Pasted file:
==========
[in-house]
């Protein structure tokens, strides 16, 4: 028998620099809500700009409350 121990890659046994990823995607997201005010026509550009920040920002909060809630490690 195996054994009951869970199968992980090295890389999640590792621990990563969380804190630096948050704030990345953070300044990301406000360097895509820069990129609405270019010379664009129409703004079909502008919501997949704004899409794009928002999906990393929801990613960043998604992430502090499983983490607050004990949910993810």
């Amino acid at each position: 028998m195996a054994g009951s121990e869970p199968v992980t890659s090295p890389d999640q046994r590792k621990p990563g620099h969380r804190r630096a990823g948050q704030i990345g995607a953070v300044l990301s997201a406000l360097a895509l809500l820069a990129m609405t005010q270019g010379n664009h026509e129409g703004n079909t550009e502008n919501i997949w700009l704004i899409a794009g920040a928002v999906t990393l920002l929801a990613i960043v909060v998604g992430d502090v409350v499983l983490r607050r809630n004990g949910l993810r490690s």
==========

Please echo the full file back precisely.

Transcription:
[in-house]
């Protein structure tokens, strides 16, 4: 028998620099809500700009409350 121990890659046994990823995607997201005010026509550009920040920002909060809630490690 195996054994009951869970199968992980090295890389999640590792621990990563969380804190630096948050704030990345953070300044990301406000360097895509820069990129609405270019010379664009129409703004079909502008919501997949704004899409794009928002999906990393929801990613960043998604992430502090499983983490607050004990949910993810």
């Amino acid at each position: 028998m195996a054994g009951s121990e869970p199968v992980t890659s090295p890389d999640q046994r590792k621990p990563g620099h969380r804190r630096a990823g948050q704030i990345g995607a953070v300044l990301s997201a406000l360097a895509l809500l820069a990129m609405t005010q270019g010379n664009h026509e129409g703004n079909t550009e502008n919501i997949w700009l704004i899409a794009g920040a928002v999906t990393l920002l929801a990613i960043v909060v998604g992430d502090v409350v499983l983490r607050r809630n004990g949910l993810r490690s």